NEW YORK Author Brian McLaren is among the most influential American religious thinkers of the last decade.
His break with rigid orthodoxy and embrace of new worship styles is at the center of what is called the emerging church a movement that has gone viral. The emerging church reclaims ancient practices and prayers and creates new ones, while re-examining Scripture to learn how modern-day Christians should live.
Since no particular denomination is dominant in the view of McLaren and evangelical thinkers like him, their views have been embraced by a wide range of religious groups, including both conservative and liberal Protestants along with Roman Catholic congregations.
Emerging church leaders have earned praise as innovators, especially in their ability to inspire young people. Yet, many conservative Christians remain suspicious of the movement and its approach to theology. Emerging thinkers contend that evangelicals and others have been too influenced by the broader culture in their reading of Scripture. The emerging church says this has marginalized important Bible teachings and hurt the faith.
McLaren has explained his thoughts in more than 10 books. His latest, "Everything Must Change: Jesus, Global Crises and a Revolution of Hope," argues that Christians must move beyond traditional charity and work for systemic change that addresses the causes of human suffering.
McLaren recently sat down with The Associated Press to talk about the book and the future of emerging churches. Here are his answers in condensed form:
Question: How is what you recommend different than the humanitarian work churches do already?
Answer: It's not working within the paradigm that a lot of Christians work which is all that God is ultimately interested in is extracting souls for heaven. And we might do some good works here on earth, but we don't really expect any of it to work, because the world is sort of, the toilet has been flushed and it's going down.
Question: What do you mean by systemic change?
Answer: You can make incremental changes within a subsystem, but in order to actually change a whole system you have to get a lot of the parts changing all at once. ... You can pour money into building a school, but then if there's a war, the war wipes out all the benefit you got from the school and the school shuts down. You can improve agriculture, but if HIV runs through, then there's so much upheaval, then you can't maintain the advances in agriculture.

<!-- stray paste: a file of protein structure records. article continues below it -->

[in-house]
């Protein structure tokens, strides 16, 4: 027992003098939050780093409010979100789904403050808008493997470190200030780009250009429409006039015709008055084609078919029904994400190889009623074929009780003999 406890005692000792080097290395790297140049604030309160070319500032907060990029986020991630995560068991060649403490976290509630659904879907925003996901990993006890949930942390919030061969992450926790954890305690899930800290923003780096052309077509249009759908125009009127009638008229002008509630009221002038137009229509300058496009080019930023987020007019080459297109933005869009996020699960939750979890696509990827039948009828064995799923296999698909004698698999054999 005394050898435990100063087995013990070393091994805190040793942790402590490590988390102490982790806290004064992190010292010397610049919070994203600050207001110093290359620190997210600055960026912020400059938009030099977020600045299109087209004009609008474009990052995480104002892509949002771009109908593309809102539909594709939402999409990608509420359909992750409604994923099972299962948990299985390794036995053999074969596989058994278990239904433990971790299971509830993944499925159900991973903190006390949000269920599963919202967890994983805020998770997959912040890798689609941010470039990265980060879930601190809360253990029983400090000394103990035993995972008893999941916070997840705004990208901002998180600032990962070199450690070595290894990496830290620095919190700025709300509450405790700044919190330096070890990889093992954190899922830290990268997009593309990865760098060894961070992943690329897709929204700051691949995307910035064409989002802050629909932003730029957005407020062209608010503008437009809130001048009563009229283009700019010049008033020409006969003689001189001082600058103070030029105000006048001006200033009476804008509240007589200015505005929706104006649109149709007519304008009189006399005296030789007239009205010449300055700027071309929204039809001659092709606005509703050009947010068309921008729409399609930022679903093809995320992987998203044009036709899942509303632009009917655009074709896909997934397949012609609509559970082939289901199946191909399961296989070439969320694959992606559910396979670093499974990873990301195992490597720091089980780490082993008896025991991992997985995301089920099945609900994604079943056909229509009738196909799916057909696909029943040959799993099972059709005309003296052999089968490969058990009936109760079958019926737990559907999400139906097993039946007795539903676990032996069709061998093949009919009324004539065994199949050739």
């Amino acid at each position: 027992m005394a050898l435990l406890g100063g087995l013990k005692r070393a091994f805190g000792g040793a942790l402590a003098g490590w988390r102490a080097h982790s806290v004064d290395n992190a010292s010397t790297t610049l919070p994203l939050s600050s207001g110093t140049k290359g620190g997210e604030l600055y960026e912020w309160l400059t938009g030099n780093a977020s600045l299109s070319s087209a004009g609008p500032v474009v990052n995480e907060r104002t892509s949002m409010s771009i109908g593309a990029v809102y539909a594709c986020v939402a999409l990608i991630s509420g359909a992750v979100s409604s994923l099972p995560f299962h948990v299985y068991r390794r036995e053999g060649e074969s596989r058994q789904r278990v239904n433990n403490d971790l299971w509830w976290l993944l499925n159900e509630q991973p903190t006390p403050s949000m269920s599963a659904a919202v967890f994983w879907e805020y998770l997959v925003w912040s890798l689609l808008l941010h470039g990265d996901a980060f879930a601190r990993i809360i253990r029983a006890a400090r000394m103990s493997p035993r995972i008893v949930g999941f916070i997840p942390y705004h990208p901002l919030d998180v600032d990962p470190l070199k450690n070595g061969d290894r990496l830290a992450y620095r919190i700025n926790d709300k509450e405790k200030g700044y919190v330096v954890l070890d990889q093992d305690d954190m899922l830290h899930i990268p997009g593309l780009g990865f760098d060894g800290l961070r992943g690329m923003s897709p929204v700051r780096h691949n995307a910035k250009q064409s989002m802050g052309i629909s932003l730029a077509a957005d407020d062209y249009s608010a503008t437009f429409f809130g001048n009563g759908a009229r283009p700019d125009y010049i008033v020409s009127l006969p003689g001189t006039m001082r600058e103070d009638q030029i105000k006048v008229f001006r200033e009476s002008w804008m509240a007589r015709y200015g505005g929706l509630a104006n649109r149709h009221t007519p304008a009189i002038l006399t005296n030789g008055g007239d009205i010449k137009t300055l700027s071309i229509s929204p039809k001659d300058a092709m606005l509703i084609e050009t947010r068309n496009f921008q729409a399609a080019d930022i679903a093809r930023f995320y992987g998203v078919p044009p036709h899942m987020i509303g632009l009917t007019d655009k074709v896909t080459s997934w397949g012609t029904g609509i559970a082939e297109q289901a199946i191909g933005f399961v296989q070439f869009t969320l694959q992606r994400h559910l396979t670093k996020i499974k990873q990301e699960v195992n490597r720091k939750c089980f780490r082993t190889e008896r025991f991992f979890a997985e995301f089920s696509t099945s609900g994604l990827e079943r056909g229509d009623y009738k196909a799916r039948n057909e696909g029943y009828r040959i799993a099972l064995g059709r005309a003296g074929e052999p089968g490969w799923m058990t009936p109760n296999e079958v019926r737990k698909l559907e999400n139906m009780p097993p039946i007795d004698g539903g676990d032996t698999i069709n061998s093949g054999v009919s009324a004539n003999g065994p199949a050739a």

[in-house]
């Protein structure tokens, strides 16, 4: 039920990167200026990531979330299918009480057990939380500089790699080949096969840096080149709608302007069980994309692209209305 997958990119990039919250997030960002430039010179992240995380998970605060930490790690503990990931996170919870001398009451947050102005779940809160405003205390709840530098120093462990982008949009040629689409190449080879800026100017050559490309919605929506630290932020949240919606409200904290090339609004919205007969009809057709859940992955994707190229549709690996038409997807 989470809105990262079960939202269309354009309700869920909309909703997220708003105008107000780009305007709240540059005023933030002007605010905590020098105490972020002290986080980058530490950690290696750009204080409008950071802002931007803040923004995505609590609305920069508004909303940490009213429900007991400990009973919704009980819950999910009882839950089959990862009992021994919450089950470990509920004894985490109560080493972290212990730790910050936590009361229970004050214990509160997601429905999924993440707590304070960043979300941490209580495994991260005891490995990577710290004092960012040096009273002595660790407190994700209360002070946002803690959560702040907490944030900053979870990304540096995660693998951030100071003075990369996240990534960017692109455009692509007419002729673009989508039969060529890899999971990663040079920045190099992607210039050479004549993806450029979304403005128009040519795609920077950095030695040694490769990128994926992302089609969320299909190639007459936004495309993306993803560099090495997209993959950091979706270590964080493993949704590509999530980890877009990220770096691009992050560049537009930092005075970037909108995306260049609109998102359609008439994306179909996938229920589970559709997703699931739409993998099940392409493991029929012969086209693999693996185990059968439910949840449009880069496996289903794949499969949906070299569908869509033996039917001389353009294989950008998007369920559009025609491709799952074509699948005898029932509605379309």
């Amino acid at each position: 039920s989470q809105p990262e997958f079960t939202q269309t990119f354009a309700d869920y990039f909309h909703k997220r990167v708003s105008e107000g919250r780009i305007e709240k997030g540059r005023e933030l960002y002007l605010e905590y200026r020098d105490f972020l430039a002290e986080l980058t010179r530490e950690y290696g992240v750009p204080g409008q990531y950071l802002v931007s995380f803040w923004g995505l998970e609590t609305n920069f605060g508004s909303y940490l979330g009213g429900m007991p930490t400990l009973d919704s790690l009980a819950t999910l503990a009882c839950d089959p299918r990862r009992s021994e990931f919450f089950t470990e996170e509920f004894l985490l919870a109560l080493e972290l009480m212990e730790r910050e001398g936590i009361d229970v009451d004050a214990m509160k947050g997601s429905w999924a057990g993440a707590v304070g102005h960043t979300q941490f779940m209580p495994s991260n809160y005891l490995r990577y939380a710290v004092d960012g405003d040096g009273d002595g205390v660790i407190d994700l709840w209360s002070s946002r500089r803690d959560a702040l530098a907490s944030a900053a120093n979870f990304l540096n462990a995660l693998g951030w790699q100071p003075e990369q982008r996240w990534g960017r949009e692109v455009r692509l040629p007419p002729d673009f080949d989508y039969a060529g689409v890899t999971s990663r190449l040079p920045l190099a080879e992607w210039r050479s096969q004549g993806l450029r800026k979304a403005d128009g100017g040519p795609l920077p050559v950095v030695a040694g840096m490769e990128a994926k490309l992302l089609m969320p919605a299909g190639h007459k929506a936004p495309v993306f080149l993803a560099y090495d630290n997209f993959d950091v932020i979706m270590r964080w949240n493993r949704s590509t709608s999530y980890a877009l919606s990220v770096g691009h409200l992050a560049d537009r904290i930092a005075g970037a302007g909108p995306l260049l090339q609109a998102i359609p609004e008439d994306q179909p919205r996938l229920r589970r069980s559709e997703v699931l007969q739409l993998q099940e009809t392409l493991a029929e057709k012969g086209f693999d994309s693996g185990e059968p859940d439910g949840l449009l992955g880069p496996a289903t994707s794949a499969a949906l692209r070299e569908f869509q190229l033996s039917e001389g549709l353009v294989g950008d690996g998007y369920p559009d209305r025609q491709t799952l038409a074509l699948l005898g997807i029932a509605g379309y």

Question: But there's an impression churches are already so active on these issues. Why does anyone need to urge churches to do this?
Answer: One of the really important concepts is the difference between mercy and justice. There's that famous passage from Micah 6, "Do justice, love kindness, walk humbly with God." One way to describe it is unjust systems throw people into misery and mercy brings us to relieve some of their misery, but until we confront the unjust systems by doing justice we're never going to make a change. ... I think what churches in America, especially evangelical churches, are just waking up to is the way they have to deal with systemic injustice, not just charitable giving to people in misery.
Question: Are you trying to create heaven on earth?
Answer: As a Christian, I'm just trying to be faithful. I'm trying to live out what I pray when I pray the Lord's prayer, 'May your kingdom come. May your will be done on earth.' ... I'm not a utopian in any way.
Question: On the theology behind the emerging church, you reject the idea that there's an absolute truth. So what boundaries are there on theology that churches are teaching? Can any church just call itself an emerging church?
Answer: Obviously that's a challenge. The flip side of that question is look at the Catholic Church: For all of its orthodoxy, it could have bishops covering up for molesting priests. And evangelicals, for all their claims of orthodoxy, can be barbaric to gay people and can blindly support a rush to war in Iraq and can be, as we speak, fomenting for war with Iran. ... Obviously, I have a lot of critics and they often say, 'You're wanting to water down the Gospel to accommodate to post-modernity.' I say, 'No, I really don't want to do that. But what I do want to do is acknowledge first the ways we've already watered down the Gospel to accommodate modernity.' ... I think the naivete of some of those critics is that they're starting with a pure pristine understanding of the Gospel. It seems to me we're all in danger of screwing up.
Question: Can you talk about where the emerging movement is now?
Answer: The first of these sort of emerging gatherings that I was ever involved with was 10 years ago, and we weren't even using the word emerging yet. ... None of us ever guessed in our wildest dreams that we were onto something that would become a big deal. We were trying to survive really. Ten years ago, I was a 42-year-old pastor who loved God, but was having deep questions about the kind of standard evangelical way of being a Christian I'd been devoted to. And I was so relieved to find that other people were asking the same questions. ... There are still people who are just entering into the conversation at that level, so there are people who, for them this is all new.
Question: What comes next for emerging churches?
Answer: Ten years ago, the question was, why are Gen-Xers dropping out of church? ... So we've been grappling with these very deep theological questions over the last five or seven years. What is the Gospel? What was Jesus really trying to do? ... Emergent Village (www.emergentvillage.com) created this kind of safe space for people to talk. Now what's happened is all of these affiliated groups are forming Presby-mergent, Anglo-mergent. ... A Catholic network is forming. ... It's breathtaking to hear all the creative thinking going on about the future.